distributed) workflow execution.

Platform dependent.

Can run on stand-alone
Windows workstation or
distributed Windows HPC
Server 2008 cluster.

There're 2 types of
workflow application:
client and Silverlight-
based.

Allows users to schedule
and queue workflow
execution based on time,
resource availability, etc.

Workflow Management/
Monitoring

Via Taverna Workbench.

It can be used to
monitor the running of
a workflow and to
examine the provenance
of data produced.

Unknown as this is not
mentioned anywhere
in their documentation.

Uses pegasus-status
a CLI to monitor
the execution of
workflow.

Uses pegasus-analyzer
a CLI to analyse
workflow and provides
a summary of run.

Supports event notification (defined
in DAX) to workflow
and tasks such as on start, on end, on failure, on success, etc.

 

Via Management Studio.

It handles a variety of
workflow related tasks
such as schedule jobs,
managing running jobs,
examine completed jobs,
etc.

Supports a variety of
event notifications such
as upon job completion,
etc.

Data Visualisation
& Interaction
Comes with a set of
built-in "renderers" for
displaying data.
Renderers are selected
based on the MIME type
associated with any
given workflow output. [23]

Via third-party tools e.g.
UTOPIA (a visualisation
tool for DNA and proteins).

Bundled with several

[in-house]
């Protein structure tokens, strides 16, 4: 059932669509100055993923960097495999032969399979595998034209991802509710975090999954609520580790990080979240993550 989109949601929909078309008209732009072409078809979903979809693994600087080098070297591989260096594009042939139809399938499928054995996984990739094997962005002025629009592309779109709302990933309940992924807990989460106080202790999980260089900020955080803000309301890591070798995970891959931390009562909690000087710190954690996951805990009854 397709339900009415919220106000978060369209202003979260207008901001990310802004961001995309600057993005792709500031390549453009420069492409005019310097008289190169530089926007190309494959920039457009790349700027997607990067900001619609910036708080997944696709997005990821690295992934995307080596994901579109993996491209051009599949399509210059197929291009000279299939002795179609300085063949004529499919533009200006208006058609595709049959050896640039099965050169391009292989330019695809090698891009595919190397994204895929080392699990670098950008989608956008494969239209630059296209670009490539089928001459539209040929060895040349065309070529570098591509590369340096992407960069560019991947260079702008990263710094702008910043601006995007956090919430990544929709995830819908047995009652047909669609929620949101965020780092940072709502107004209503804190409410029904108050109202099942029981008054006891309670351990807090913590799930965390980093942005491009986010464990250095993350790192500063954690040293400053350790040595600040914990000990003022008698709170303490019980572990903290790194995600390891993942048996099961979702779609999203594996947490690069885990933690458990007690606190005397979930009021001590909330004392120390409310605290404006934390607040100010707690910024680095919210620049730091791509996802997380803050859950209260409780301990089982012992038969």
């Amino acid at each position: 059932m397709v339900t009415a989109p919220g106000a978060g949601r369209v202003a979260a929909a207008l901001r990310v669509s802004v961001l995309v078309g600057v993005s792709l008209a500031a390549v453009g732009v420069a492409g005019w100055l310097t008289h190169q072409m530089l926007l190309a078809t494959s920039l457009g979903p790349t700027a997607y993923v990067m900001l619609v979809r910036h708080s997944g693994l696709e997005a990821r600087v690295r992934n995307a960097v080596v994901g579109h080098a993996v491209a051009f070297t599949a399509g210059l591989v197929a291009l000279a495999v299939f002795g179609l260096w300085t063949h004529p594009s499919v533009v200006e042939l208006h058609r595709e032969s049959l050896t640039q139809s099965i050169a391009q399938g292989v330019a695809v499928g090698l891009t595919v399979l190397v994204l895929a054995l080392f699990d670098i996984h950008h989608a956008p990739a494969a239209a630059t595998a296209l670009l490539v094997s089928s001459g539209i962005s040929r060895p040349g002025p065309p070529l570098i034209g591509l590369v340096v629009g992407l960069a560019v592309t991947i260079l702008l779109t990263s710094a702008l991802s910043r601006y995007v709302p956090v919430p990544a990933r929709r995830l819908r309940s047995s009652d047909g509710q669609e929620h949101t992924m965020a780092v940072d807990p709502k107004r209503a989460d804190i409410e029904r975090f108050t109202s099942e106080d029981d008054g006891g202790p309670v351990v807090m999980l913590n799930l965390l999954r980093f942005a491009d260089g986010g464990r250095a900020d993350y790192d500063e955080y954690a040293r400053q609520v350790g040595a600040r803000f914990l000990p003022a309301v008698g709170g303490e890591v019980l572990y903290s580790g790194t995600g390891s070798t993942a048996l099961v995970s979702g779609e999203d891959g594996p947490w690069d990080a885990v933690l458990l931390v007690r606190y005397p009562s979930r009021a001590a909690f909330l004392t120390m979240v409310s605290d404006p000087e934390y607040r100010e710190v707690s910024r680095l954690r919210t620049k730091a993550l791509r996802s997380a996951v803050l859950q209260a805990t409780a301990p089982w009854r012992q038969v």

actors that provide
visualisation support. [23]

These include 2D/3D
plots, bar charts and
tables.

Not supported or
out of scope.
Supports 2D/3D
visualisation & inte-
raction capabilities.
Not supported or
out of scope.
Error Handling/
Recovery
Provides failure
notifications, retry,
failover and automatic
substitution of alternates.
Unknown as this is not
mentioned anywhere
in their documentation.
Provides fine and coarse
grained error recovery
supports by retrying tasks,
retrying entire workflow,
by trying alternative data
sources, etc.
There is no mentioning of
error recovery on
the project website.

Has fault-tolerance
and recovery service for workflows.

Facilitates smart reruns,
what-if analysis, etc.

Workflows Sharing
& Reuse

Via myExperiment a
social networking site and Virtual Research
Environment designed
for people to share,
discover and reuse
workflows and other files.

Taverna Workbench has
a built-in support for
myExperiment.

Workflows and customised
components can be saved,
reused, and shared using
Kelper archive format (KAR).

Provides a centralised
component repository
where components and
workflows can be
uploaded, downloaded,
searched and shared
with the community or
designated users.

  There is no mentioning of
workflows sharing and
reuse on the project
website.

Uses myExperiment
(similar to Taverna) as
the community site for
sharing workflows, along
with provenance traces.

Workflow can be
packaged as Open
Packaging Convention
(OPC) file.

Written In Java Java Java 1.6, Python 2.4 C++ (workflow engine),
Qt toolkit (user interface)
.NET framework
programming languages,
Windows Workflow Foundation.
WPF, Windows Form or 
Silverlight (user interface).
Provenance

Offers a provenance
export capability to
OPM graph [14] or
Janus RDF graph [15].

Provides programmatic
access to provenance
data or direct access
to provenance DB.

Support exists in the
form of an optional
add-on module suite
known as Provenance
Module.

That module
includes a Java API
to access provenance
data stored in
relational DB.

The provenance data is collected in a database,
and the data can be summarised with tools
such as pegasus-statistics, pegasus-plots, or directly
with SQL queries.